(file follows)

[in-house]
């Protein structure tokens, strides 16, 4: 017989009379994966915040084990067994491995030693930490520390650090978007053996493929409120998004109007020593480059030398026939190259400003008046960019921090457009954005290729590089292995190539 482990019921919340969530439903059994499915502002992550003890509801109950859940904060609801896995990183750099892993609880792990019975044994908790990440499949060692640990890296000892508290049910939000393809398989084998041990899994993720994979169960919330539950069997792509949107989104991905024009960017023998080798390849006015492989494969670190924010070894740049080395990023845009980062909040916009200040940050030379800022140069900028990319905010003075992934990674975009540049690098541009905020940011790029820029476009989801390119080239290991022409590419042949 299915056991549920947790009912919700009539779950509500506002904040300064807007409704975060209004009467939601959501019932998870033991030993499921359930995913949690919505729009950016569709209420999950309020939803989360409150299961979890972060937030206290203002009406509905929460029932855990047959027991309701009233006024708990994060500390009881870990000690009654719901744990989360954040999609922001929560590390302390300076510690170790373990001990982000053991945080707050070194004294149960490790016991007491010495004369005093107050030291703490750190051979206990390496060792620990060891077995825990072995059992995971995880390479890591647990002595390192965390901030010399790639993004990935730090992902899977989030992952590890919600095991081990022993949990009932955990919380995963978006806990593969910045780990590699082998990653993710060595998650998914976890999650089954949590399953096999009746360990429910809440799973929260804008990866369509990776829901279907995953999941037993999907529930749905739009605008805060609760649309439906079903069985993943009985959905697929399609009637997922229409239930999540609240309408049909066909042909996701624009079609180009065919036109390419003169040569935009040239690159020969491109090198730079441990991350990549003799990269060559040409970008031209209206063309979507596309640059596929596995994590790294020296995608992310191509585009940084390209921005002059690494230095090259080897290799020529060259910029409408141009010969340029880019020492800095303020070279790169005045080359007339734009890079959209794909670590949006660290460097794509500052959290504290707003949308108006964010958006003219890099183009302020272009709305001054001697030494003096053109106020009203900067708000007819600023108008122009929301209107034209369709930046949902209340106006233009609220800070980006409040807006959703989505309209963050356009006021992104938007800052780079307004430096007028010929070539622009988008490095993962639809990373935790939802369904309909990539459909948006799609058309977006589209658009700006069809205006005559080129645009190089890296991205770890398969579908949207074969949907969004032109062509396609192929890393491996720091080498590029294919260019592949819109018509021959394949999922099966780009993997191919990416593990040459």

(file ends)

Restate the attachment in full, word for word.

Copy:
[in-house]
């Protein structure tokens, strides 16, 4: 017989009379994966915040084990067994491995030693930490520390650090978007053996493929409120998004109007020593480059030398026939190259400003008046960019921090457009954005290729590089292995190539 482990019921919340969530439903059994499915502002992550003890509801109950859940904060609801896995990183750099892993609880792990019975044994908790990440499949060692640990890296000892508290049910939000393809398989084998041990899994993720994979169960919330539950069997792509949107989104991905024009960017023998080798390849006015492989494969670190924010070894740049080395990023845009980062909040916009200040940050030379800022140069900028990319905010003075992934990674975009540049690098541009905020940011790029820029476009989801390119080239290991022409590419042949 299915056991549920947790009912919700009539779950509500506002904040300064807007409704975060209004009467939601959501019932998870033991030993499921359930995913949690919505729009950016569709209420999950309020939803989360409150299961979890972060937030206290203002009406509905929460029932855990047959027991309701009233006024708990994060500390009881870990000690009654719901744990989360954040999609922001929560590390302390300076510690170790373990001990982000053991945080707050070194004294149960490790016991007491010495004369005093107050030291703490750190051979206990390496060792620990060891077995825990072995059992995971995880390479890591647990002595390192965390901030010399790639993004990935730090992902899977989030992952590890919600095991081990022993949990009932955990919380995963978006806990593969910045780990590699082998990653993710060595998650998914976890999650089954949590399953096999009746360990429910809440799973929260804008990866369509990776829901279907995953999941037993999907529930749905739009605008805060609760649309439906079903069985993943009985959905697929399609009637997922229409239930999540609240309408049909066909042909996701624009079609180009065919036109390419003169040569935009040239690159020969491109090198730079441990991350990549003799990269060559040409970008031209209206063309979507596309640059596929596995994590790294020296995608992310191509585009940084390209921005002059690494230095090259080897290799020529060259910029409408141009010969340029880019020492800095303020070279790169005045080359007339734009890079959209794909670590949006660290460097794509500052959290504290707003949308108006964010958006003219890099183009302020272009709305001054001697030494003096053109106020009203900067708000007819600023108008122009929301209107034209369709930046949902209340106006233009609220800070980006409040807006959703989505309209963050356009006021992104938007800052780079307004430096007028010929070539622009988008490095993962639809990373935790939802369904309909990539459909948006799609058309977006589209658009700006069809205006005559080129645009190089890296991205770890398969579908949207074969949907969004032109062509396609192929890393491996720091080498590029294919260019592949819109018509021959394949999922099966780009993997191919990416593990040459």